Chuck Turner is a long time activist and former Boston City Councilor, representing Greater Roxbury.

We Shall Not Be Moved

Dear Sisters and Brothers,

I’m back! After 28 months on a mountain top in the West Virginia mountains at USP Hazelton, I’m at home again! Or at least I’m back in Boston and close to being home again. At the moment, I’m living in a halfway house in Boston but expect to be at home by the middle to end of August.

Thanks to Sadiki Kambon and the board of the Black Community Information Center, I have an office in the Imani House, 516 Warren Street. I’m there from 9 to 5, Monday through Friday familiarizing myself with what has happened during the two years I’ve been gone and deciding how to resume organizing.

I am somewhat startled by the fact that while I have only been gone for two years, the process of physical change seems to be on fast forward. In Dudley Square and Jackson Square, new development appears to be moving forward at hyper speed.

On the one hand many seem pleased that after years of struggle, physical change is taking place. At the same time, I hear a continuous concern voiced about how this change will effect our present population.

The question I continually hear is “who will benefit from the change?” This question focuses on whether the cost of the apartments being built in Jackson Square and elsewhere, as well as the newcomers brought to Greater Roxbury through the housing and city jobs at Ferdinand’s will economically drive out our lower income neighbors and change the population of our community over the next five, ten, fifteen years.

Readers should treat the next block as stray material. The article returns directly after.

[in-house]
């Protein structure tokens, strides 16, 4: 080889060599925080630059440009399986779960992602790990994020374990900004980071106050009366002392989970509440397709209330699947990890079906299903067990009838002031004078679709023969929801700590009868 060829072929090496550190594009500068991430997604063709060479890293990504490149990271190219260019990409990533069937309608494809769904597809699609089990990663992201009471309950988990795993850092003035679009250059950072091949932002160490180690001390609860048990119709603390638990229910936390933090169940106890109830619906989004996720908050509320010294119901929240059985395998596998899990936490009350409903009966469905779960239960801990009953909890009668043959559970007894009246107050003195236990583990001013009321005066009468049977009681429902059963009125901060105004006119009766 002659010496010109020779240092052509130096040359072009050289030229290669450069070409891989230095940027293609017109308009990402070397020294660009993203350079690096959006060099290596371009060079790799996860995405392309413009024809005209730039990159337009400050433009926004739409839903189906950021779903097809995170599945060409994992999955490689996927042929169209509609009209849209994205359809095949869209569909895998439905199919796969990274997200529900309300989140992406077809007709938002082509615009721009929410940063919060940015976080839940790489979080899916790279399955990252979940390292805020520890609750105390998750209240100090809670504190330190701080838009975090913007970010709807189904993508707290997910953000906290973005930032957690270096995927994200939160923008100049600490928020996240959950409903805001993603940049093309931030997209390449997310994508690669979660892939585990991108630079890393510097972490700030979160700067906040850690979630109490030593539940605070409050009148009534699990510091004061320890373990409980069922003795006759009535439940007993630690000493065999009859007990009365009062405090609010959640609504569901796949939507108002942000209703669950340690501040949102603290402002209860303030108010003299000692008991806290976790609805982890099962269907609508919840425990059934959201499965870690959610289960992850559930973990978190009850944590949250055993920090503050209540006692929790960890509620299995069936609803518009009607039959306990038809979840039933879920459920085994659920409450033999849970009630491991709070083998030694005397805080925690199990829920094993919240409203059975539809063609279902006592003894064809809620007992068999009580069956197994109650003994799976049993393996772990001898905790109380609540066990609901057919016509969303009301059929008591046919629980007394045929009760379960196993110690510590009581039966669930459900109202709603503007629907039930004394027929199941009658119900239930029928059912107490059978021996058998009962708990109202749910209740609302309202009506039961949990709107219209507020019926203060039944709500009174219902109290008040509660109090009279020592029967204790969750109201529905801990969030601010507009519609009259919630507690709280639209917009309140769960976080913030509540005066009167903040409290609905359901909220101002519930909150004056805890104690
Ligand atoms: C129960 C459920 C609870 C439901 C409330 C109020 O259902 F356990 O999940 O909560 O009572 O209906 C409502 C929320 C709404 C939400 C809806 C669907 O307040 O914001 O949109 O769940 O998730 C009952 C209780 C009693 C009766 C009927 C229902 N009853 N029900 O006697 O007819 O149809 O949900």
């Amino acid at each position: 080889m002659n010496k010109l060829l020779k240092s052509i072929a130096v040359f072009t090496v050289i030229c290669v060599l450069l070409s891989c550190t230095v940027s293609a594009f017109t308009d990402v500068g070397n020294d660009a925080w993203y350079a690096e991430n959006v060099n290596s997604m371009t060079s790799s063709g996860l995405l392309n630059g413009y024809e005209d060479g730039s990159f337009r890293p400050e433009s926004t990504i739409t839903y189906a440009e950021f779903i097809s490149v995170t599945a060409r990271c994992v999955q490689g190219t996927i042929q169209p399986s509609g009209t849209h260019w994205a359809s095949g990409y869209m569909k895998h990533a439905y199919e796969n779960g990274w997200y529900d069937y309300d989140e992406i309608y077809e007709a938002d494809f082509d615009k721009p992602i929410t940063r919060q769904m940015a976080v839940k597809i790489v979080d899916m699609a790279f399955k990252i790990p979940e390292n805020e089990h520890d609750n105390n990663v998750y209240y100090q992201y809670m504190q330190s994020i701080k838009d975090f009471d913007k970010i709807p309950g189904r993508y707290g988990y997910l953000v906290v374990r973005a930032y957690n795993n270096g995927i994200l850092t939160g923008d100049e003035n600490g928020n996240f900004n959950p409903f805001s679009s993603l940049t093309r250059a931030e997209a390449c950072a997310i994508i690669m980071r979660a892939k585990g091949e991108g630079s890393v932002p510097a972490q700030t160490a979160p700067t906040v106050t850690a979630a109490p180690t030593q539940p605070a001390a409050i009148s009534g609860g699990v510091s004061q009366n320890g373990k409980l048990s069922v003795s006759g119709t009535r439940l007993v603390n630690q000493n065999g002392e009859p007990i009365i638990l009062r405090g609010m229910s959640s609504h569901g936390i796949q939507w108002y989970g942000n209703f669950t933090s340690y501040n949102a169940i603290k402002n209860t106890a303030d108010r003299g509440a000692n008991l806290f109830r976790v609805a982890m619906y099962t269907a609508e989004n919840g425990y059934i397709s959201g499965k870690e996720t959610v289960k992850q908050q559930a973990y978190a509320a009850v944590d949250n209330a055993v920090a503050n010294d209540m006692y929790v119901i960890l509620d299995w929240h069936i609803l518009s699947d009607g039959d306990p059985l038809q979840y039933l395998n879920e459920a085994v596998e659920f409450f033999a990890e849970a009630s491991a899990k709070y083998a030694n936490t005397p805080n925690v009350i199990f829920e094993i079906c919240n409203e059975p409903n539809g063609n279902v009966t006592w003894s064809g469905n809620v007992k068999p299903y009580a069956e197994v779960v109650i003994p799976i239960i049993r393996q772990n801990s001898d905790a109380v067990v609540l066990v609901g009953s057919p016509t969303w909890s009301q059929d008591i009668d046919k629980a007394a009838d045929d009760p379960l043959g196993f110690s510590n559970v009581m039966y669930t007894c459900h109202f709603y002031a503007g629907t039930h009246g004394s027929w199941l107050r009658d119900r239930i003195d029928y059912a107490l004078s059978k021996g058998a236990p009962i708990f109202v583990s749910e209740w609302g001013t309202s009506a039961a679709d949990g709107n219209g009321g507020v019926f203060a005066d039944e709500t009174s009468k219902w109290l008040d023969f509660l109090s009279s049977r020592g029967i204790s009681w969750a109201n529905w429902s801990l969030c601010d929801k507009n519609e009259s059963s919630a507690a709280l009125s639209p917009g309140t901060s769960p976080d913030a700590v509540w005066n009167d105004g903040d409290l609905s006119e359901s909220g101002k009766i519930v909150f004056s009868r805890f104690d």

Having seen how urban renewal effected the South End population as well as black communities across the country, this concern can not be dismissed. We also can’t ignore the fact that Richard Taylor, a black developer, and others are advocating that the micro mini apartments (350 to 450 square feet) now renting for $2000 a month and up in the Seaport District be brought to Roxbury.

However, our history teaches us that through organizing we have historically been able to develop the strength to overcome the obstacles that have faced us. Now is the time to come together once again and commit ourselves as an economically diverse, predominantly black and Latino community to fight for policies that enable us to remain as an economically diverse, predominantly black and Latino community.

We can not allow political and economic interests to divide us and weaken our ability to stand as a united community. There has been a long, hard struggle in Boston to build an economically diverse, predominantly black and Latino community to hold this valuable land. It’s our responsibility to continue that struggle.